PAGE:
As India battles a relentless COVID-19 surge with one patient dying every four minutes, families face hurdles accessing life-saving resources. Some are turning to informal markets to buy supplementary oxygen. In one shocking case, a woman was sold an oxygen cylinder that turned out to be a fire extinguisher.
Geeta Arora, a woman in India’s capital city Delhi, was desperately searching for an oxygen cylinder earlier this week. Arora told Delhi police that she was trying to find the cylinder for a friend’s relative, who had developed severe symptoms from COVID-19, but was unable to find a hospital bed.
According to police, she managed to connect with two men, identified as Ashutosh Chauhan and Ayush, through WhatsApp. The men claimed they would sell her a cylinder for Rs 10,000 ($135). She told police she promptly met them at a metro station and bought the cylinder and handed it over to her friend who needed it. When the friend went to get the cylinder filled with oxygen, they realised it was actually an empty fire extinguisher.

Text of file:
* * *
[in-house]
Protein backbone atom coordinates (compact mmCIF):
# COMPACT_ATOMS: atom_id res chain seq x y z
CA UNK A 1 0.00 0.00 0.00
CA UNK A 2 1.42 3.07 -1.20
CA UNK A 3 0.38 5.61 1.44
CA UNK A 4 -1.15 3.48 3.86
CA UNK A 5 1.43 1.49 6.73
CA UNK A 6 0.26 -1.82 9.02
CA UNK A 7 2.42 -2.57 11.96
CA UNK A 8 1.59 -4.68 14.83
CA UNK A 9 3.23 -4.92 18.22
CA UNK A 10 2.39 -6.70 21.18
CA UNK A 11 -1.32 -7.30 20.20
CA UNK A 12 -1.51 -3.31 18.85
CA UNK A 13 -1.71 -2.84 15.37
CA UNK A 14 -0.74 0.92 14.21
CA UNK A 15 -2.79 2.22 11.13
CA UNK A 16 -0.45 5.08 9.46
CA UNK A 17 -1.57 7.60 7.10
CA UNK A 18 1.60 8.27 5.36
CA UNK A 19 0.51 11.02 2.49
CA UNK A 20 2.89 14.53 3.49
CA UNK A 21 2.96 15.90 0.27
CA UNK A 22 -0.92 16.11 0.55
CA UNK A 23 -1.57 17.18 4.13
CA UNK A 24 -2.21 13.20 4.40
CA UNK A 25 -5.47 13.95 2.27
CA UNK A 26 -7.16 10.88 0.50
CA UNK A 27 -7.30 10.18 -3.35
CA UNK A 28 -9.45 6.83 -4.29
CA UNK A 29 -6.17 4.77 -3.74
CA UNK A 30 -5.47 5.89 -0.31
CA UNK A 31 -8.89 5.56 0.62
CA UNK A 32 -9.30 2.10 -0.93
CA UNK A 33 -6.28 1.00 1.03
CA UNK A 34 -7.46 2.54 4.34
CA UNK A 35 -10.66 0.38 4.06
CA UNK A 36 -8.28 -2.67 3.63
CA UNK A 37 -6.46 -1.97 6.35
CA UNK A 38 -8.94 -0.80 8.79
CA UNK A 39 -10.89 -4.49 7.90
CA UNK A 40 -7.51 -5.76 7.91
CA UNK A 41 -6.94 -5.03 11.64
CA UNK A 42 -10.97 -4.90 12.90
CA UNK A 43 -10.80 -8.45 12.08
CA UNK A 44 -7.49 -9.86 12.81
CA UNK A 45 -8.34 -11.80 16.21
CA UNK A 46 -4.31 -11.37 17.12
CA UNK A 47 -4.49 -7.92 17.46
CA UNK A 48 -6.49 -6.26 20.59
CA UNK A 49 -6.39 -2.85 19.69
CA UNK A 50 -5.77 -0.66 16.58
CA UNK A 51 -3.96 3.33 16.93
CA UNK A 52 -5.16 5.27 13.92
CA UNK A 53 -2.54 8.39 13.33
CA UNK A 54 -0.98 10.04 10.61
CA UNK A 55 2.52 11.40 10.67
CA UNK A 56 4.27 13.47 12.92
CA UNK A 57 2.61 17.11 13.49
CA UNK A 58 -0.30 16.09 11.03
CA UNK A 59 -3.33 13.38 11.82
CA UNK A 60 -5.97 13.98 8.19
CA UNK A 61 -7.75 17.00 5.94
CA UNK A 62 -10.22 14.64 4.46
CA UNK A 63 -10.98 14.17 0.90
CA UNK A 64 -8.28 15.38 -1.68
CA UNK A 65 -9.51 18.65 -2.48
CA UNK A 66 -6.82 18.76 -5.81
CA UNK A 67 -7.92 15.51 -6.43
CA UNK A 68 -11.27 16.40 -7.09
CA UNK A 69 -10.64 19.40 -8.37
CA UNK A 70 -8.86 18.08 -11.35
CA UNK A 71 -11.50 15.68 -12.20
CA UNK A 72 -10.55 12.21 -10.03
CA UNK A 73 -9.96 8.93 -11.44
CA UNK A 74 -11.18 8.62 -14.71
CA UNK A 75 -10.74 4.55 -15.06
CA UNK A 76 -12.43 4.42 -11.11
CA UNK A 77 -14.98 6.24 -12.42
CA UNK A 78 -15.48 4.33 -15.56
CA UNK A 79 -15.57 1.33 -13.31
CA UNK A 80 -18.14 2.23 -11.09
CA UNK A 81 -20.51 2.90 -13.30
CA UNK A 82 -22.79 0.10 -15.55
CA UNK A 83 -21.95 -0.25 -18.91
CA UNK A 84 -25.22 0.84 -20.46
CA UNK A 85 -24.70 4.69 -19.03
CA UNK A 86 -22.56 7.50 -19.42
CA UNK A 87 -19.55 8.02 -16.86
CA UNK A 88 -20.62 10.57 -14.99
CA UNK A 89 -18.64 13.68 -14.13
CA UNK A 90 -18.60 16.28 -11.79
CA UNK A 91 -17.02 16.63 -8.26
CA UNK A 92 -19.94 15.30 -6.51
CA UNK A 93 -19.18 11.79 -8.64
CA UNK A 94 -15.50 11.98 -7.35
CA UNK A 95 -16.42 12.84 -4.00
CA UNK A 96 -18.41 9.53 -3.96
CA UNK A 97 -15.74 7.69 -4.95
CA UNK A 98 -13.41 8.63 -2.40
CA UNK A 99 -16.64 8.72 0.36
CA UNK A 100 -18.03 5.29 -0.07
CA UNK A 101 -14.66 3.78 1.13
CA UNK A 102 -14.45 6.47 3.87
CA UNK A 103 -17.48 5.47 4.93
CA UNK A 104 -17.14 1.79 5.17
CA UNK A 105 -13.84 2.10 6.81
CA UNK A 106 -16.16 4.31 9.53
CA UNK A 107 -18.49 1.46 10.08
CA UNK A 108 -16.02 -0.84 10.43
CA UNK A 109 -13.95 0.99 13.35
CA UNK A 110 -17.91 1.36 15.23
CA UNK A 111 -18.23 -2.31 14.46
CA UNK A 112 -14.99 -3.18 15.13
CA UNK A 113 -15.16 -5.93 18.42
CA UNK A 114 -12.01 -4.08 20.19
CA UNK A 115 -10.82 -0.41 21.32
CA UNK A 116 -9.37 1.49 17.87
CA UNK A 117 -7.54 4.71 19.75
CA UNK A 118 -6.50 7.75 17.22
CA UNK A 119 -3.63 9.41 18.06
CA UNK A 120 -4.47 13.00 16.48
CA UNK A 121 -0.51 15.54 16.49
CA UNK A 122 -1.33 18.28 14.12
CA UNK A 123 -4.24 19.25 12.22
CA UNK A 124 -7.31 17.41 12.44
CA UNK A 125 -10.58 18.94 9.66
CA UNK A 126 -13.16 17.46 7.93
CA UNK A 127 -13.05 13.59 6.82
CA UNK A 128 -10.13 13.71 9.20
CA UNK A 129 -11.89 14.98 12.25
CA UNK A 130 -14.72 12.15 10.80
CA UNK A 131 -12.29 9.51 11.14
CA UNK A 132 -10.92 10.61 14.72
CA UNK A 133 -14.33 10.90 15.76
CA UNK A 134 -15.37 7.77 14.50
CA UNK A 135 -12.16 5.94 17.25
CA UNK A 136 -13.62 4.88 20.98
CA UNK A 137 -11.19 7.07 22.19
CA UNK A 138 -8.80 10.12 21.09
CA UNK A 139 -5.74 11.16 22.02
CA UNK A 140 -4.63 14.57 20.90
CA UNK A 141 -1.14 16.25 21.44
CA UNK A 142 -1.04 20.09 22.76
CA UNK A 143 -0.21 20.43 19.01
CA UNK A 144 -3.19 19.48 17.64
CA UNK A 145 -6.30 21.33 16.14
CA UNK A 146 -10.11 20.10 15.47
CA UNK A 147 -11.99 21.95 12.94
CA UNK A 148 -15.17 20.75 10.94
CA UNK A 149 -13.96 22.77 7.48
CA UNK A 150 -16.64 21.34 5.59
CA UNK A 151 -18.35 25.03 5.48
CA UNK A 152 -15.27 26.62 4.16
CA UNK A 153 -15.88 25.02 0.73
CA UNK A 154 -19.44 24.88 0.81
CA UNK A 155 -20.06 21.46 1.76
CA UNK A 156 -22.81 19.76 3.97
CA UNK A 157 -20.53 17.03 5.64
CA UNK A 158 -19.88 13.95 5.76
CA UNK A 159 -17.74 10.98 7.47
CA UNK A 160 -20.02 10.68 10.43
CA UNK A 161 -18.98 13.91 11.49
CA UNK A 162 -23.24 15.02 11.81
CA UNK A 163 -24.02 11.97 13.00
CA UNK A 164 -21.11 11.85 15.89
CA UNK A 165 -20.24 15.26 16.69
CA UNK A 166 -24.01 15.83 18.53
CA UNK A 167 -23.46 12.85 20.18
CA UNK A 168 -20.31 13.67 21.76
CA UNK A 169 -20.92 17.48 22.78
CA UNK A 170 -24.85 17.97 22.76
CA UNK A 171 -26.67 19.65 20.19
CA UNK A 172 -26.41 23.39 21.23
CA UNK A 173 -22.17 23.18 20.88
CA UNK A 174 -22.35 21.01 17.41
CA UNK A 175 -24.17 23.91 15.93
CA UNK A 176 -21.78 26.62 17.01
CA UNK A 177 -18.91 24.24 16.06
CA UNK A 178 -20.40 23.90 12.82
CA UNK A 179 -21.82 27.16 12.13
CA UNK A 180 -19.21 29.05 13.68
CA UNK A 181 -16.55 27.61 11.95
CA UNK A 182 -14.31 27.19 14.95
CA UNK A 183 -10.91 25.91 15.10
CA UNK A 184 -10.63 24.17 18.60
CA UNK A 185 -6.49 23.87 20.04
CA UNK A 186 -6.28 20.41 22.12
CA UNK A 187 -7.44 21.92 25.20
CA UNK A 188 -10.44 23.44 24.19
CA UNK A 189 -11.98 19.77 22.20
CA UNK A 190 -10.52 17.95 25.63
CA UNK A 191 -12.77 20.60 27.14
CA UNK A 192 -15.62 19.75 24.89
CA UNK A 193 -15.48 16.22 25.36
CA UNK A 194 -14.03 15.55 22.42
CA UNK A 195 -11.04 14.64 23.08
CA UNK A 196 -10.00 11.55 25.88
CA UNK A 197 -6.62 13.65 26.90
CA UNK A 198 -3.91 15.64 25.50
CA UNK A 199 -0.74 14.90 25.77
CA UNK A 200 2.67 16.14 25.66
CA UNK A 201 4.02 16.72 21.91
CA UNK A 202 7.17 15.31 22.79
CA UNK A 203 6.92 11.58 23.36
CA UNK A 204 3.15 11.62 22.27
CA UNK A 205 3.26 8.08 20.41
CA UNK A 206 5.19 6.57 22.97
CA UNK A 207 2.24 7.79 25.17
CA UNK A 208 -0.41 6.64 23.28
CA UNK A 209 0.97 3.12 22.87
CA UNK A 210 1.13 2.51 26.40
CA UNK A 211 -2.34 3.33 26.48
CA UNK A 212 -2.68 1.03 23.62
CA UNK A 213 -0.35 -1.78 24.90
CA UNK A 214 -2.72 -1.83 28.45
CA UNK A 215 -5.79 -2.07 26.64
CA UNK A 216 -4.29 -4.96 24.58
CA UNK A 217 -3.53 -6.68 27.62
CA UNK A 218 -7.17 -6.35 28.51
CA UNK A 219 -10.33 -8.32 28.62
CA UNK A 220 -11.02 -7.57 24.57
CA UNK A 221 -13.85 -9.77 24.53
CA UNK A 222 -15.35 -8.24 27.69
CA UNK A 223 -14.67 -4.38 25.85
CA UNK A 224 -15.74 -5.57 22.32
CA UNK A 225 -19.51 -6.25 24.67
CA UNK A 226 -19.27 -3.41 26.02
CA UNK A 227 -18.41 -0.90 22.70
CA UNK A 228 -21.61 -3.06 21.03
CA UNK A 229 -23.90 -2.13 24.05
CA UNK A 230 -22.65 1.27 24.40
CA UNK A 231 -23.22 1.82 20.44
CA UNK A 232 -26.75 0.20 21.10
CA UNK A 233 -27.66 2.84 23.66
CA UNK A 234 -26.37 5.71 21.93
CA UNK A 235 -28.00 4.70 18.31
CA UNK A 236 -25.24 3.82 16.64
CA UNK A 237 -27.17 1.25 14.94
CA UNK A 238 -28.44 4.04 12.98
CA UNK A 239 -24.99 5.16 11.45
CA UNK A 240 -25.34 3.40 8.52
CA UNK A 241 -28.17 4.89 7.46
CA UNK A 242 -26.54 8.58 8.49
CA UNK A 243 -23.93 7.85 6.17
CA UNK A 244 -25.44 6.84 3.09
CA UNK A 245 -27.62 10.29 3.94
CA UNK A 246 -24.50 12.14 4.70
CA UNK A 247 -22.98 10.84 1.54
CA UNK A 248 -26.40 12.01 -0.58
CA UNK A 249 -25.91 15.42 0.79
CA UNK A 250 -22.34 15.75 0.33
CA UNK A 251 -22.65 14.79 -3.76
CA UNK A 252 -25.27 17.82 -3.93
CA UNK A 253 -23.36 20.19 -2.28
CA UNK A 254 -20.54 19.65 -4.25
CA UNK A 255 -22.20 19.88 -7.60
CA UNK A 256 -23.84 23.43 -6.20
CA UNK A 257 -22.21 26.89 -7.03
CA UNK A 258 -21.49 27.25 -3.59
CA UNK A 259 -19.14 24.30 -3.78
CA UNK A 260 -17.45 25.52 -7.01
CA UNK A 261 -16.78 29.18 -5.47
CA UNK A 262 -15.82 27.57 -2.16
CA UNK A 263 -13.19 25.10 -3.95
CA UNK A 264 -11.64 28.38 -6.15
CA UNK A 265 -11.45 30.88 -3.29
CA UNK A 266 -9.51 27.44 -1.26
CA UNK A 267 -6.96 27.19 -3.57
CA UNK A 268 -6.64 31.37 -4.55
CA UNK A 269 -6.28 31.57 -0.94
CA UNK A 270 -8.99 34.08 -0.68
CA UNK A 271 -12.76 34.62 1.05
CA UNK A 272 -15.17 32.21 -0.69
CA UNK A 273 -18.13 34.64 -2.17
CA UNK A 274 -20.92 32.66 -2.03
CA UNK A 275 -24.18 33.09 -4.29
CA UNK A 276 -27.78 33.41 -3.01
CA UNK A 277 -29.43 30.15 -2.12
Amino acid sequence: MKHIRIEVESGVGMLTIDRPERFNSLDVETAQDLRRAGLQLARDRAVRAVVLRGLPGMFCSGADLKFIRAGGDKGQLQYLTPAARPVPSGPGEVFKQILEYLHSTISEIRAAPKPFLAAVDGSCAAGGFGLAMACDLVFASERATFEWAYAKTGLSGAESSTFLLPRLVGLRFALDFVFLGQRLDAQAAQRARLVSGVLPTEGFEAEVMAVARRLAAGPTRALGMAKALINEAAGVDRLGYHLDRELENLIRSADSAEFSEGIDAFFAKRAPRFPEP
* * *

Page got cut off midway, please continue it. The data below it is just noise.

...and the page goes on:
The search for medical oxygen by such unconventional means speaks to the depth of despair for some Indians as the number of total coronavirus cases approached 19 million in the country and deaths surpassed 208,000 on Friday.
The urgent demand for ventilators, hospital beds and medicines such as remdesivir – an antiviral medication that is being used to treat COVID-19 - has created a thriving black market, and some scammers are taking advantage.
When Arora found out that she had been duped, she confronted the scammers and asked for a refund, to no success. In the meantime, the patient for whom she had sought to secure oxygen supply died. This pushed Arora to file a police complaint against the people who defrauded her.
Using surveillance, the police caught the accused scammers, along with four empty fire extinguishers. Police believe their scheme may have resulted in the death of another COVID-19 patient.
Arora was not the only person duped by the accused. “Had we not been cheated, my brother-in-law could have survived,” the relative of a 32-year-old patient, identified only as Narender, told Hindustan Times.
The pair was arrested on charges of criminal conspiracy and cheating. According to police, they were two unemployed men who began duping people for money.
In some cases, scammers asked the patient or their families to make the payment in advance and disappeared. In one case, scammers sold fake vials of remdesivir for $330, leading police to bust an industrial-sized “pharmaceutical” unit manufacturing large quantities of fake remdesivir injections.